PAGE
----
ISTANBUL (Reuters) - Former Iraqi prime minister Iyad Allawi called on incumbent Nuri al-Maliki on Saturday to give up his bid for a third term in power or risk the dismemberment of Iraq.
Maliki on Friday rejected a chorus of such calls since militants of a group now calling itself the Islamic State rampaged through swathes of Iraq and declared a mediaeval-style caliphate in land they control in Iraq and neighboring Syria.
“I think it is time for Mr Maliki to leave the scene,” Allawi told Reuters in an interview in Istanbul.
”If he stays on, I think there will be significant problems in the country and a lot of troubles. I believe that Iraq would go the route of dismemberment, ultimately, if this happens.
“Definitely there will be more violence, the security situation will deteriorate,” added Allawi, a secular Shi‘ite who took 21 seats in April’s national election with his secular bloc. During his political career Allawi has drawn support heavily from disaffected Sunnis, who have felt excluded from power during Maliki’s rule.
Maliki’s statement on Friday will complicate efforts to form a new government to unite the ethnically and religiously divided country, something parliament failed to achieve this week. It extends a political deadlock made all the more dangerous by the pressing threat to Iraq’s territorial integrity.
Allawi said Iraq needed a road map that prioritized reconciliation and the building of institutions, and that this was more important than the issue of who will be the next prime minister.
”It is not a matter of changing faces. It is a matter of agreeing on a road map, to get Iraq from where it is now to a brighter future. I think this road map should incorporate two important areas.
“One is the issue of reconciliation. The second is starting to lay down the ground to build the institutions of the state,” he added.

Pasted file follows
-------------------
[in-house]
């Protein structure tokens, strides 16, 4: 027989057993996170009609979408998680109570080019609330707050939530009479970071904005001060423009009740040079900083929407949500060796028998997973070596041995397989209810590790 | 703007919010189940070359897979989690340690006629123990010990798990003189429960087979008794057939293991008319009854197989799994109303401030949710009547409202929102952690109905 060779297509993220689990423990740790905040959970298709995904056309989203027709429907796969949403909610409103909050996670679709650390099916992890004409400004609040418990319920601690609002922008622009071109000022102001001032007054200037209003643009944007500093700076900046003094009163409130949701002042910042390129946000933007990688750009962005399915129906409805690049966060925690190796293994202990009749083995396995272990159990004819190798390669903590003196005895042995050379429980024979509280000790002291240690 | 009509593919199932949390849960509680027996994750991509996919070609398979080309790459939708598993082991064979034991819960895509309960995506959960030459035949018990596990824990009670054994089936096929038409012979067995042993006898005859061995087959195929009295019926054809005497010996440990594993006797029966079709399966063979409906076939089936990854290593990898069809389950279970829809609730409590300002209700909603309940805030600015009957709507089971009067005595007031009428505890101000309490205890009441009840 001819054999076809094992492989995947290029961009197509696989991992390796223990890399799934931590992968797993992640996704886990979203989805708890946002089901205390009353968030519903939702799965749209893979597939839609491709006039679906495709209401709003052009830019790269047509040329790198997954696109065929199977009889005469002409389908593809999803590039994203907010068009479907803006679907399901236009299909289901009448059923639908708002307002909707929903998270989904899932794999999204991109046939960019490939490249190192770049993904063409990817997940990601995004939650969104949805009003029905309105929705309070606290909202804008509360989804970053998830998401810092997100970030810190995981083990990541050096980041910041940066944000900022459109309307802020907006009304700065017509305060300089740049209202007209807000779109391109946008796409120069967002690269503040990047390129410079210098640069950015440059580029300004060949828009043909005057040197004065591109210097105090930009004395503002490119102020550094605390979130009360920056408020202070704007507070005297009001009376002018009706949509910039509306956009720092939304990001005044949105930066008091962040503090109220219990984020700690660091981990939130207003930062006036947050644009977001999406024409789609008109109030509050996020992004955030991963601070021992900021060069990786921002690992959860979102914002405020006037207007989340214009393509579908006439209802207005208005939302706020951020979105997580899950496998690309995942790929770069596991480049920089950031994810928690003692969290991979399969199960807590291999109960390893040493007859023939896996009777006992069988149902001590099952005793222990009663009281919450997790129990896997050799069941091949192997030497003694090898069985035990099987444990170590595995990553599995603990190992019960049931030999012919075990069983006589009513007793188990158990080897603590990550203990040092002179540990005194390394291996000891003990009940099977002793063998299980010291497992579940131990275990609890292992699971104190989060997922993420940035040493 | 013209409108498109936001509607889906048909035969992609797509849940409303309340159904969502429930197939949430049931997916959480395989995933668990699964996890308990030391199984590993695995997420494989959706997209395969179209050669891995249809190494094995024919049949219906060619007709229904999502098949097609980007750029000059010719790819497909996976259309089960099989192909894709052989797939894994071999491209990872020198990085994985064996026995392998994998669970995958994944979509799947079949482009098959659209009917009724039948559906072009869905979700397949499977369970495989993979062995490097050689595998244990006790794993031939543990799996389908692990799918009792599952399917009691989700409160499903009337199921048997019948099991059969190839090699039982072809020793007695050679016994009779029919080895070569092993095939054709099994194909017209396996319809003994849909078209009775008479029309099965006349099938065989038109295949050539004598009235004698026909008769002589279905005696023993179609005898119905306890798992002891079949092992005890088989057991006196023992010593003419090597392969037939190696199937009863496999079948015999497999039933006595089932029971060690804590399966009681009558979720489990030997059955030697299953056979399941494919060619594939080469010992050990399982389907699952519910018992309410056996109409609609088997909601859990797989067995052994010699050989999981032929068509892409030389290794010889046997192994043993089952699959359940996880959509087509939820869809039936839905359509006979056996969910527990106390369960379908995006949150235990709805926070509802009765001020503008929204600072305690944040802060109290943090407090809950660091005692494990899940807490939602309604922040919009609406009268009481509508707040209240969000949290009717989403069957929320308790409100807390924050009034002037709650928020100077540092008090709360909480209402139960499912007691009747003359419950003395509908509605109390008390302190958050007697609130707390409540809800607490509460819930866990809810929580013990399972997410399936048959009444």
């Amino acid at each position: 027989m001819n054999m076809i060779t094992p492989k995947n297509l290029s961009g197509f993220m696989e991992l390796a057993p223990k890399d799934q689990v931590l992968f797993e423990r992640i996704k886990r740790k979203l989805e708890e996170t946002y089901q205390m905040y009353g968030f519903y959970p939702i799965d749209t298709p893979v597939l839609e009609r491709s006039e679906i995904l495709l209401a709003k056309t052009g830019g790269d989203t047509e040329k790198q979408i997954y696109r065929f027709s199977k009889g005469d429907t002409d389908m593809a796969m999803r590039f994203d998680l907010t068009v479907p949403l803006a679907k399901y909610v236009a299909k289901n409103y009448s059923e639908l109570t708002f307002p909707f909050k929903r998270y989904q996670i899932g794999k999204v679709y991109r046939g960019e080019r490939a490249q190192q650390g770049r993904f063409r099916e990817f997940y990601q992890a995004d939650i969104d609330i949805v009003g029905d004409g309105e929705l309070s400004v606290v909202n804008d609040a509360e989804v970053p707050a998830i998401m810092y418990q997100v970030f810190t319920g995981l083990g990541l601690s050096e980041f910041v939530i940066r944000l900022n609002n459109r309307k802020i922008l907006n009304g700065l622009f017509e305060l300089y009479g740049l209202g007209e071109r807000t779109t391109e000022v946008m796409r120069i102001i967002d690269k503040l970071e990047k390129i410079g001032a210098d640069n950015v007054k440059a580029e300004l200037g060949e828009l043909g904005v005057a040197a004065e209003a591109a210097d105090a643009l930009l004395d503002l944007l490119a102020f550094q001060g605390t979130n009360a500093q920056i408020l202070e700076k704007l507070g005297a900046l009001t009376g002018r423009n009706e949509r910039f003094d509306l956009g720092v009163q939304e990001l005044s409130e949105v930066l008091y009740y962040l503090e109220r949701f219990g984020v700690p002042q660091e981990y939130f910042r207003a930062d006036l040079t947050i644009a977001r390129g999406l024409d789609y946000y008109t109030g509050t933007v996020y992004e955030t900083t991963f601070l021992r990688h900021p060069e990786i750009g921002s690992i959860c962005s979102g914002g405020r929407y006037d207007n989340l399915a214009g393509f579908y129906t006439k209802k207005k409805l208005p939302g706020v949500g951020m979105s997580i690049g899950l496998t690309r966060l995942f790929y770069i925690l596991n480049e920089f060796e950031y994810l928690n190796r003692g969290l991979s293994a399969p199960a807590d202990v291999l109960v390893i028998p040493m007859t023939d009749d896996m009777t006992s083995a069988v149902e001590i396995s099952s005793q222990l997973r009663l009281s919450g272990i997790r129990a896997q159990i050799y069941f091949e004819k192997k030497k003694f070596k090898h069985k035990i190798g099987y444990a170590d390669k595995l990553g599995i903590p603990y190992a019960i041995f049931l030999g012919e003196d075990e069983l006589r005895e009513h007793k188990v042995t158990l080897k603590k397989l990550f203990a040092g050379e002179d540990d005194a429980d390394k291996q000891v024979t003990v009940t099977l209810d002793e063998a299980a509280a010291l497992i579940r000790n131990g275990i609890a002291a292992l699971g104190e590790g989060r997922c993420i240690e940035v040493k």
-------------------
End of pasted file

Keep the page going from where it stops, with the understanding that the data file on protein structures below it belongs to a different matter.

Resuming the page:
“STILL HOPE” FOR IRAQ
The leaders of the various political factions needed to create a government of national unity committed to such a road map, he said.
Allawi, who met Turkish officials during his visit, also called for a meeting of Iraq’s neighbors with the aim of preserving its unity and preventing the conflict spreading to other places.
He also criticized the government’s response to the insurgency, saying more stress should be put on intelligence work and political engagement with Iraq’s other communities, and that military activity should focused on “surgical attacks” by special forces.
“The element of using army and aircraft to hit at provinces cannot distinguish between civilian groups and military or terrorist groups; this can be very dangerous and backfire on the political situation,” he said.
Allawi said he believed there was “still hope” for Iraq to survive as a unified state.
“It’s not too late,” he said. “I believe we should reverse the situation, otherwise the country will drift into being dismembered, one way or another.”
For years Allawi has been an outspoken critic of Maliki, whom he has accused of acting like Saddam Hussein in trying to silence opposition.
Writing by Daren Butler; Editing by Stephen Powell